ANNAPOLIS — Maryland lawmakers are set to get their first real whiff of marijuana legislation this session with hearings scheduled Tuesday, Feb. 25 on measures that look to lift or loosen the state’s ban on recreational use of the drug.
A bill sponsored by state Sen. Jamie Raskin (D-Montgomery) would make it legal for residents 21 years of age and older to possess, use and grow marijuana, which would be taxed and regulated like alcohol. Proponents say it would create revenue for the state and free up law enforcement officials to focus more time and resources on serious crimes.
“Marijuana arrests and prosecutions are costing us more than $100 million a year, and they are ruining the futures of thousands of our own citizens for doing something that our last four or five presidents readily admitted to doing themselves,” Raskin said. “Alcohol prohibition didn’t work, and marijuana prohibition is not working, and it’s time to have a serious discussion about it.”
The Senate Judicial Proceedings Committee is also slated to hear an alternate proposal Tuesday that would bump the possession of small amounts of marijuana from a criminal offense down to a civil one.
Under the decriminalization bill, co-sponsored by State Sen. Robert Zirkin (D-Baltimore County) and State Sen. Allan Kittleman (R-Howard) those caught with fewer than 10 grams of marijuana could be issued a citation and ordered to pay a fine, but would no longer have to appear in court.
A similar bill died in the House last session after earning majority support from the Senate, but Zirkin said he is hopeful about this version, which includes stricter provisions for minors caught with marijuana.
Zirkin said decriminalization offers an abundance of benefits without any of the risks and uncertainties that come with legalization.
“Philosophically, I don’t think [marijuana] should be an illegal substance, but you want to make sure that you’re not getting all these bad effects by moving too fast, too soon,” he said. “With decriminalization, this is something that’s been done for a long time in states across this country.”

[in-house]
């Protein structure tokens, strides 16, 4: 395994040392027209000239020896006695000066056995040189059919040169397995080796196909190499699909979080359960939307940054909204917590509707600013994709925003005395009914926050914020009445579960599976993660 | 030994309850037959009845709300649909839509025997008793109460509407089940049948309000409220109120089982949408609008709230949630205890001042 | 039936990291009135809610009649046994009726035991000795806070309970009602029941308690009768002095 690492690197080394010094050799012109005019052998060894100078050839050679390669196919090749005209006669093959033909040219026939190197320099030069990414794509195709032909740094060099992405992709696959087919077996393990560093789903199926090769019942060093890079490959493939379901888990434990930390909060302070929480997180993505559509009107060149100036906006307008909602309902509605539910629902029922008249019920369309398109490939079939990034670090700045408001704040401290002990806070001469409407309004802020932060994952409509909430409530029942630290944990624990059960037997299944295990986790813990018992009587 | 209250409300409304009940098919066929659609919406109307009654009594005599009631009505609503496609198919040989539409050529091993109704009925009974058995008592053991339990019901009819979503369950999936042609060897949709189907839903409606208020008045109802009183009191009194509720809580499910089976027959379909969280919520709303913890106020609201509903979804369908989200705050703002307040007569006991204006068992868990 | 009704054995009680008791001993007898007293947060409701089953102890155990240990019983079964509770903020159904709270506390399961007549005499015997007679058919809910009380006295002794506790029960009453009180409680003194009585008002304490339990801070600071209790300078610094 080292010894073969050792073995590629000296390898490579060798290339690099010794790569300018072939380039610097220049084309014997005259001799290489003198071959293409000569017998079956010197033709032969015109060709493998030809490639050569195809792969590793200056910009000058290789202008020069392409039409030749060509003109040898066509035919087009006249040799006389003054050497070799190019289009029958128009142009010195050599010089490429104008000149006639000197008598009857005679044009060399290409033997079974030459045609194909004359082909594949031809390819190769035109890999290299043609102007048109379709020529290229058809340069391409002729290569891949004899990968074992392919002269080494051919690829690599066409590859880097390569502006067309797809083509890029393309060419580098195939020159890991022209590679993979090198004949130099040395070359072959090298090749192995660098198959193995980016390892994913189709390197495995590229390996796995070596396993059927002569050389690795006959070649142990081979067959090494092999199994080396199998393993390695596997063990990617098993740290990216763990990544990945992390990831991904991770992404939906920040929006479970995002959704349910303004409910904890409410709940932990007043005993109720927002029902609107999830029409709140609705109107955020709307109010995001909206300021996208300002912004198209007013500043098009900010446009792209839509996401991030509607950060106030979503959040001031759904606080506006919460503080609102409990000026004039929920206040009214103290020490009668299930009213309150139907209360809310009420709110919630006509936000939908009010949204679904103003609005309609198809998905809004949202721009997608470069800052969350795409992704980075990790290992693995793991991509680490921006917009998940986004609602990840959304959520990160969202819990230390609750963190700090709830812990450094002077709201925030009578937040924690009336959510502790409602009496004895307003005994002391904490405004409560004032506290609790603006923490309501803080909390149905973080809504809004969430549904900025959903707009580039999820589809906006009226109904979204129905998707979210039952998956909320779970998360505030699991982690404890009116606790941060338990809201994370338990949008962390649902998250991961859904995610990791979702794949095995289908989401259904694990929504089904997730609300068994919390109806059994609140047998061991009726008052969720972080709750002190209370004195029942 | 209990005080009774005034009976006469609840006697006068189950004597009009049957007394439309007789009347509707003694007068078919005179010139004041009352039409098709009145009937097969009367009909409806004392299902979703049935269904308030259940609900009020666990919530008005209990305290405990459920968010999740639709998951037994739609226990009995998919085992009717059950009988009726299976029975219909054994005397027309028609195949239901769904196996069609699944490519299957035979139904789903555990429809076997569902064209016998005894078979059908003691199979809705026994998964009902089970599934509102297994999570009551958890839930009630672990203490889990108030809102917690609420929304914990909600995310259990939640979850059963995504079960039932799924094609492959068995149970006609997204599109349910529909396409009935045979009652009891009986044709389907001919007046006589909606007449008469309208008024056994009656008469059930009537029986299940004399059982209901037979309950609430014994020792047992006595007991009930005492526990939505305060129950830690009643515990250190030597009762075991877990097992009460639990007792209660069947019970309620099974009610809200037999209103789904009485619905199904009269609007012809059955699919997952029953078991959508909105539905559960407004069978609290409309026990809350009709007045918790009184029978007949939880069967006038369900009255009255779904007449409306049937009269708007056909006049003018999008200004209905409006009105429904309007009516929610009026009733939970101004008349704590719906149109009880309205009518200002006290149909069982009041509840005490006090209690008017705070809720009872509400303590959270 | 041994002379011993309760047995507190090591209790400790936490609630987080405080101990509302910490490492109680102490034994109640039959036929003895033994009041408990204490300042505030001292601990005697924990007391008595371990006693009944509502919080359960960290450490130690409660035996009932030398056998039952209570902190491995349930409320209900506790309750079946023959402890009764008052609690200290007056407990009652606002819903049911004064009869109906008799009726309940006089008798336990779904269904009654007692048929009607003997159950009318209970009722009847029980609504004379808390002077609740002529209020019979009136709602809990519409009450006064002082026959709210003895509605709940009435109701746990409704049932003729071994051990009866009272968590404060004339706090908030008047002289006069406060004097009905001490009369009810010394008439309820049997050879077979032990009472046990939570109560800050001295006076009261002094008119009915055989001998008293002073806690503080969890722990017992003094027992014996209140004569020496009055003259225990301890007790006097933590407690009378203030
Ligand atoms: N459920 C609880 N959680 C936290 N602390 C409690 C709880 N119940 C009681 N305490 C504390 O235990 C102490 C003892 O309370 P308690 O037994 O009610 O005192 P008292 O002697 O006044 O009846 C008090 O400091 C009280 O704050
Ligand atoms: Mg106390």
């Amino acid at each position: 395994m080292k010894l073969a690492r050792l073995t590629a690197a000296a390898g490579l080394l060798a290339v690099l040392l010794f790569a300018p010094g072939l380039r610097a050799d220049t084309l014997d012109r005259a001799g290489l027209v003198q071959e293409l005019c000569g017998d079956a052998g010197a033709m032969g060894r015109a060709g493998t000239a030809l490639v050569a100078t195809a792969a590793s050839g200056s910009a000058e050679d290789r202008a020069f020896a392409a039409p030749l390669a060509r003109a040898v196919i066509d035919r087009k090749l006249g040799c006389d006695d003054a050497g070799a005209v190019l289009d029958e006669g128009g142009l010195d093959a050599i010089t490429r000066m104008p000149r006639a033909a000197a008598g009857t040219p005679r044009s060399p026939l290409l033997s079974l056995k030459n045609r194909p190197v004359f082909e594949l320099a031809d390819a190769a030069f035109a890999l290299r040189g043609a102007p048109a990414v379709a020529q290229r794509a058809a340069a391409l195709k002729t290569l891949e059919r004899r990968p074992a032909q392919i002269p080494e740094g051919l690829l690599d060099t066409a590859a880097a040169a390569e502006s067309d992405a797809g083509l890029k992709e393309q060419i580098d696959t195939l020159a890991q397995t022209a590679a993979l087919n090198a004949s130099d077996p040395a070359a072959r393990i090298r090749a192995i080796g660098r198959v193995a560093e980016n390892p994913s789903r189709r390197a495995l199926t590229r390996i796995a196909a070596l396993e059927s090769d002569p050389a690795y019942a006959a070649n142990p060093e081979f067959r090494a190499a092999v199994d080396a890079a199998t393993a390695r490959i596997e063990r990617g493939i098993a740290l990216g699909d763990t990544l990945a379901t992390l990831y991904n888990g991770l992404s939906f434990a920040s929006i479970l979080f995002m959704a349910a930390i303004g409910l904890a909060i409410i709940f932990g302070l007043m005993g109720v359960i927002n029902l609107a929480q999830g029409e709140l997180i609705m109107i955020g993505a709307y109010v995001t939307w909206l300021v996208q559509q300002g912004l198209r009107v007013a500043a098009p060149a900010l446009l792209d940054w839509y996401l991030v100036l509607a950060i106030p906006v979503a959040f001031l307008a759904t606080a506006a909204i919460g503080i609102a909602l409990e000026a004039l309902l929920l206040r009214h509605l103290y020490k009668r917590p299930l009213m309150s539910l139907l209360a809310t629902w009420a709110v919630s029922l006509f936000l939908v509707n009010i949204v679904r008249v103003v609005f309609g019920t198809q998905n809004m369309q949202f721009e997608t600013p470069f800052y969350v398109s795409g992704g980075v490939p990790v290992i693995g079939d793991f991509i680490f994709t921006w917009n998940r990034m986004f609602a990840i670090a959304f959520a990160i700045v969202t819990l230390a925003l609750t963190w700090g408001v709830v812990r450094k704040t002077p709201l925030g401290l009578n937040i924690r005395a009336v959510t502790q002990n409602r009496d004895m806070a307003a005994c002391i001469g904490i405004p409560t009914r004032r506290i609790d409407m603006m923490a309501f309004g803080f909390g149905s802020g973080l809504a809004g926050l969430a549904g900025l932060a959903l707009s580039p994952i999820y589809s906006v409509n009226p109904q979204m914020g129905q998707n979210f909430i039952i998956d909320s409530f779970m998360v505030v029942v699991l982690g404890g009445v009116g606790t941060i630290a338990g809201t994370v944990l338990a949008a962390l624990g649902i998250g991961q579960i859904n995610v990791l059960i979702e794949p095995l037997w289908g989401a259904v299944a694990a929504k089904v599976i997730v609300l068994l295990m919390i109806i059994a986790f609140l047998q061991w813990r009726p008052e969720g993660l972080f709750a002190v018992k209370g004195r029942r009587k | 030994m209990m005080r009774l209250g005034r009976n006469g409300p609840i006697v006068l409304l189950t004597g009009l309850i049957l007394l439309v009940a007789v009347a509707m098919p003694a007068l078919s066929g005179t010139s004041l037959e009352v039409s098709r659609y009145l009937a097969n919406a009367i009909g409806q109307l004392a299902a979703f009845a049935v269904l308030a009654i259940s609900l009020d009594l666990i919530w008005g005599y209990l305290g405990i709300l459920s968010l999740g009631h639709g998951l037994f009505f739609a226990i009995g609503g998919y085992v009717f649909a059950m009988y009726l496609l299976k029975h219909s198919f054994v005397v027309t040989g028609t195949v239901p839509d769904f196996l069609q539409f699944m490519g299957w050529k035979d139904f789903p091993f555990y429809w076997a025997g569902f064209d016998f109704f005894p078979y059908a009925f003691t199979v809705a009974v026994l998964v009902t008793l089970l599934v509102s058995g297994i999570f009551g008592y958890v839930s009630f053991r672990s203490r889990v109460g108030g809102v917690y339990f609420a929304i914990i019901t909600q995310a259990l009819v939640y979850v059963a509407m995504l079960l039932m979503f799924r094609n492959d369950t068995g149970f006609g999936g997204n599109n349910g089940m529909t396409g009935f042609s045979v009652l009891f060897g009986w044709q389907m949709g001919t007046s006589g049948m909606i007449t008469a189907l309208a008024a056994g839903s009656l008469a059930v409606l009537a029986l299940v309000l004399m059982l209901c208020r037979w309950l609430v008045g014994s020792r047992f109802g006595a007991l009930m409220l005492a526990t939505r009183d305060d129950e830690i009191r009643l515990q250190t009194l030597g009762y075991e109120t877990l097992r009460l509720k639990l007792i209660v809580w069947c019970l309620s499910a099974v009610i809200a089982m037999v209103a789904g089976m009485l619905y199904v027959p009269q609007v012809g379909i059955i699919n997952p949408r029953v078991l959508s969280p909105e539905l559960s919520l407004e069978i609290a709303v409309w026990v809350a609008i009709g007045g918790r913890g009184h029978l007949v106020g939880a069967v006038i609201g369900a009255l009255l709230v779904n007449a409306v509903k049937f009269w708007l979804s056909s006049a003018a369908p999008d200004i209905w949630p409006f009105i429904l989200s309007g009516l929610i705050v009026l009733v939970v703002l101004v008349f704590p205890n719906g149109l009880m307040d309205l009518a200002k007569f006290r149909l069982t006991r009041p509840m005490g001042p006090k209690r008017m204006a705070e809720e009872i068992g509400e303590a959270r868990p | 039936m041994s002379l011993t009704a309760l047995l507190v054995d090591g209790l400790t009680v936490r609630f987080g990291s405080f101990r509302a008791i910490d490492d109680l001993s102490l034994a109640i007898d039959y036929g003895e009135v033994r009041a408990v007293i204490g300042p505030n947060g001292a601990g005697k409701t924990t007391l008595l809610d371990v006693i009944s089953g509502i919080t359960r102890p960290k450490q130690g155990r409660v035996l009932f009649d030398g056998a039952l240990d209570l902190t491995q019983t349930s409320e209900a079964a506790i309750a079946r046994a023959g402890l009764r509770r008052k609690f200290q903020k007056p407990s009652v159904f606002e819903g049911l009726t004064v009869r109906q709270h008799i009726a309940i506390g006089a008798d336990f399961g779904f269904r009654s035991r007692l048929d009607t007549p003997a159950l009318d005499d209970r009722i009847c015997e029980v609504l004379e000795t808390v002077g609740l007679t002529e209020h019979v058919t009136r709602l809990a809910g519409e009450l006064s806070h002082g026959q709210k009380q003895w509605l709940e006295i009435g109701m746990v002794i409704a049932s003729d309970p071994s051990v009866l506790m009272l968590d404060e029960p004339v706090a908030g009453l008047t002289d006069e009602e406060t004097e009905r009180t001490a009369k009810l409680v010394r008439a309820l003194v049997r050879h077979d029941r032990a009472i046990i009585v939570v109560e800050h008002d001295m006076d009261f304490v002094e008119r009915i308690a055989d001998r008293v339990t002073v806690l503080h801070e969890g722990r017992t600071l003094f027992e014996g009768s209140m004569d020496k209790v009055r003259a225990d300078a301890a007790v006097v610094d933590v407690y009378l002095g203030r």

Raskin has signed on in support of the decriminalization bill, but like other advocates of legalization, he has said that simply decriminalizing marijuana doesn’t do enough to take control away from drug dealers. Banning the substance drives up its cost and puts money into the pockets of criminals, legalization supporters argue.
“I want to put the drug dealers out of business, and the way to do that is to have government regulate, tax and control marijuana in our state,” Raskin said.
Under his bill, Marylanders could posses up to an ounce of marijuana and own as many as six plants, though smoking the drug in public would remain prohibited. Revenue brought in by the state would fund things like school construction projects and drug and alcohol treatment programs, supporters said at a press conference last month.
Gov. Martin O’Malley has expressed opposition to legalization, calling marijuana a “gateway to more harmful activity.”
Lawmakers are scheduled to weigh a handful of measures seeking to change Maryland’s marijuana laws, including a decriminalization bill sponsored in the House by gubernatorial candidate Del. Heather Mizeur (D-Montgomery).
As part of her gubernatorial campaign, Mizeur has proposed legalizing, regulating and taxing marijuana in order to finance prekindergarten education for all Maryland children. Mizeur’s opponents in the June Democratic primary – Lt. Gov. Anthony Brown and Attorney General Doug Gansler – have voiced support for the decriminalization of small amounts of marijuana.